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Indicates Matter Stricken
Indicates New Matter
Sponsors: Rep. Toole
Document Path: l:\council\bills\bh\7243ahb20.docx
Introduced in the House on February 20, 2020
Currently residing in the House Committee on Judiciary
Summary: Coercive control
HISTORY OF LEGISLATIVE ACTIONS
Date Body Action Description with journal page number ------------------------------------------------------------------------------- 2/20/2020 House Introduced and read first time (House Journal-page 14) 2/20/2020 House Referred to Committee on Judiciary (House Journal-page 14)
View the latest legislative information at the website
VERSIONS OF THIS BILL
TO AMEND THE CODE OF LAWS OF SOUTH CAROLINA, 1976, BY ADDING SECTION 16-25-130 SO AS TO DEFINE NECESSARY TERMS, TO CREATE THE OFFENSE OF COERCIVE CONTROL OVER ANOTHER PERSON, TO PROVIDE EXAMPLES OF THE TYPES OF BEHAVIOR AND EVIDENCE THAT MAY BE USED TO SUPPORT THE OFFENSE, AND TO PROVIDE A PENALTY.
Be it enacted by the General Assembly of the State of South Carolina:
SECTION 1. Article 1, Chapter 25, Title 16 of the 1976 Code is amended by adding:
"Section 16-25-130. (A) For the purposes of this section, the term:
(1) 'Coercive behavior' means an act or pattern of acts of assault, threats, humiliation, manipulation, and intimidation or other abuse, including emotional abuse, that is used to harm, punish, or frighten the victim by fraudulent representations.
(2) 'Controlling behavior' means a range of acts designed to make a person subordinate or dependent by isolating the person from sources of support, exploiting the person's resources and capacities for personal gain, depriving the person of the means needed for independence, resistance, or escape, or regulating the person's everyday behavior.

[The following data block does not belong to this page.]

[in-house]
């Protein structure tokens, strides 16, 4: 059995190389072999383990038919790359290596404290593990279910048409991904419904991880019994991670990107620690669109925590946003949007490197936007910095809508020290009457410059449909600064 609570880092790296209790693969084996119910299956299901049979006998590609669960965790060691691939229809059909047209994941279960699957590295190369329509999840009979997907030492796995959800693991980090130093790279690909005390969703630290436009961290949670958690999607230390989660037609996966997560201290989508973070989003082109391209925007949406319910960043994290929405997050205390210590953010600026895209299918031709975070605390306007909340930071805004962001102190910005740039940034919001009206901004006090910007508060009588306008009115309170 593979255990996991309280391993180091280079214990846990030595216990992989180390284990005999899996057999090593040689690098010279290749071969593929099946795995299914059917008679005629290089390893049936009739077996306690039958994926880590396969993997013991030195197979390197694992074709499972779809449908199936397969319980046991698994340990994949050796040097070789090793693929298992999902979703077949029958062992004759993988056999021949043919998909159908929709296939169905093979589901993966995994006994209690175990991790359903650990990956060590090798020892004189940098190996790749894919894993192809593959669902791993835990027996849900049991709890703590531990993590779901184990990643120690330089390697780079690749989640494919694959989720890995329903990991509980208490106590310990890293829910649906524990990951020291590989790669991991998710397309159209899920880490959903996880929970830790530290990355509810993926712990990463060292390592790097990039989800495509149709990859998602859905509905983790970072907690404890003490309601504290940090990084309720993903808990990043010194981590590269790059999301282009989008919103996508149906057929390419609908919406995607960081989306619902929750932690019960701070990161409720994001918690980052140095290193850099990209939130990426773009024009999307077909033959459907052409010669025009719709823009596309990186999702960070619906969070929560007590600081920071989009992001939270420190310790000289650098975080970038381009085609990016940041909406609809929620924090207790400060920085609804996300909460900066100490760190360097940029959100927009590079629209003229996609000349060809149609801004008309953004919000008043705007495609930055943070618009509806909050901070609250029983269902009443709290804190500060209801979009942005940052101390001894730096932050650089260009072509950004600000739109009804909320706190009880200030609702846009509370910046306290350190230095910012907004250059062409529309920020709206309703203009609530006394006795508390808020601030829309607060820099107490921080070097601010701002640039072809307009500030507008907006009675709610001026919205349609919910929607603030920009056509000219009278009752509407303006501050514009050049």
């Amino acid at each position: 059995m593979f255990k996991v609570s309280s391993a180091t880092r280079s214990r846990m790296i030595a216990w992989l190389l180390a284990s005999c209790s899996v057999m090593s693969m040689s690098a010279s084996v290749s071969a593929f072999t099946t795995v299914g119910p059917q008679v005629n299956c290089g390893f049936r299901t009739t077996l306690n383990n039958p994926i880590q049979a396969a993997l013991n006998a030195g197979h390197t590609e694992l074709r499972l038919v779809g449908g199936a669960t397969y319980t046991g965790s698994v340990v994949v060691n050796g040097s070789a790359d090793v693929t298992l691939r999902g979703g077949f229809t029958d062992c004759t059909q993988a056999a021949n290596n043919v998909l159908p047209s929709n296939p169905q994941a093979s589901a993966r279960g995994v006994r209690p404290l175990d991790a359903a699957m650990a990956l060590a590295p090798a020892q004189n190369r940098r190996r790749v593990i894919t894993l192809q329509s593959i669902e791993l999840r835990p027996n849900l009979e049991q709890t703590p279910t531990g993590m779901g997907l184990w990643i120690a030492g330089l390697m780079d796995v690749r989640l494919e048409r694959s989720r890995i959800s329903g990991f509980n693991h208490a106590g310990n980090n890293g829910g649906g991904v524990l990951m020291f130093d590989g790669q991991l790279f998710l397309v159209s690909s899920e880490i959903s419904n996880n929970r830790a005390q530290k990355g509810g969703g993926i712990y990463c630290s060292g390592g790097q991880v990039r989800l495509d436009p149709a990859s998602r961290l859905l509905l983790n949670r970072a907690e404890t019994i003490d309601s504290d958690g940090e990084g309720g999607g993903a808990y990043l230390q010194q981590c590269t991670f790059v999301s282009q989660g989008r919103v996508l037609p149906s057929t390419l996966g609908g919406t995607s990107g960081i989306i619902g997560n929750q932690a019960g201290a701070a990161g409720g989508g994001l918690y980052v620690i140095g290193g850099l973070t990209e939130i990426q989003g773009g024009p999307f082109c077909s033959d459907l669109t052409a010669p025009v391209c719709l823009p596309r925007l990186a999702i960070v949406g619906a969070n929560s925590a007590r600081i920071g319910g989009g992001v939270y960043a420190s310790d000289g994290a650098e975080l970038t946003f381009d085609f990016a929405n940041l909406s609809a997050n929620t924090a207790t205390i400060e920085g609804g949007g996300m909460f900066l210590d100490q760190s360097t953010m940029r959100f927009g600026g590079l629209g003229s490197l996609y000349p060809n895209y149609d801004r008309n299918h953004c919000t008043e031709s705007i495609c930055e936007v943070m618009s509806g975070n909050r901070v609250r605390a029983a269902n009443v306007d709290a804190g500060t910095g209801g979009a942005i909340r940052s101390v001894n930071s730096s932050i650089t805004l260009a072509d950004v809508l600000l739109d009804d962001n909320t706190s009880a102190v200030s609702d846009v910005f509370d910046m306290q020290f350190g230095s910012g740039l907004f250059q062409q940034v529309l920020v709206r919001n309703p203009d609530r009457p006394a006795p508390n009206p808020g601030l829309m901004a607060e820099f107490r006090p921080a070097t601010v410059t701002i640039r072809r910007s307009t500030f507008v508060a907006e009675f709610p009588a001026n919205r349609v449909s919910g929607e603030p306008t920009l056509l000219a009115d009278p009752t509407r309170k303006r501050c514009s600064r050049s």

(3) 'Personally connected' means persons who are:
(a) engaged in an intimate personal relationship or have been previously in an intimate personal relationship; or
(b) household members as defined in Section 16-25-10.
(B) It is unlawful for a person to repeatedly or continuously engage in a course of behavior towards another person that is coercive or controlling when both persons are personally connected and which results in a person causing the victim to fear, on at least two occasions, that violence will be used against the victim or which results in mental distress to the victim resulting in a substantial adverse effect on the victim's day-to-day activities. A person who violates the provisions of this section is guilty of the felony of coercive control of another person and, upon conviction, must be fined not more than ten thousand dollars or imprisoned not more than ten years, or both.
(1) The offense of coercive control of another person may include, but is not limited to, the following types of behavior:
(a) isolating a person from the person's friends and family;
(b) depriving a person of basic needs;
(c) monitoring a person's time;
(d) monitoring a person via online communication tools or using spyware;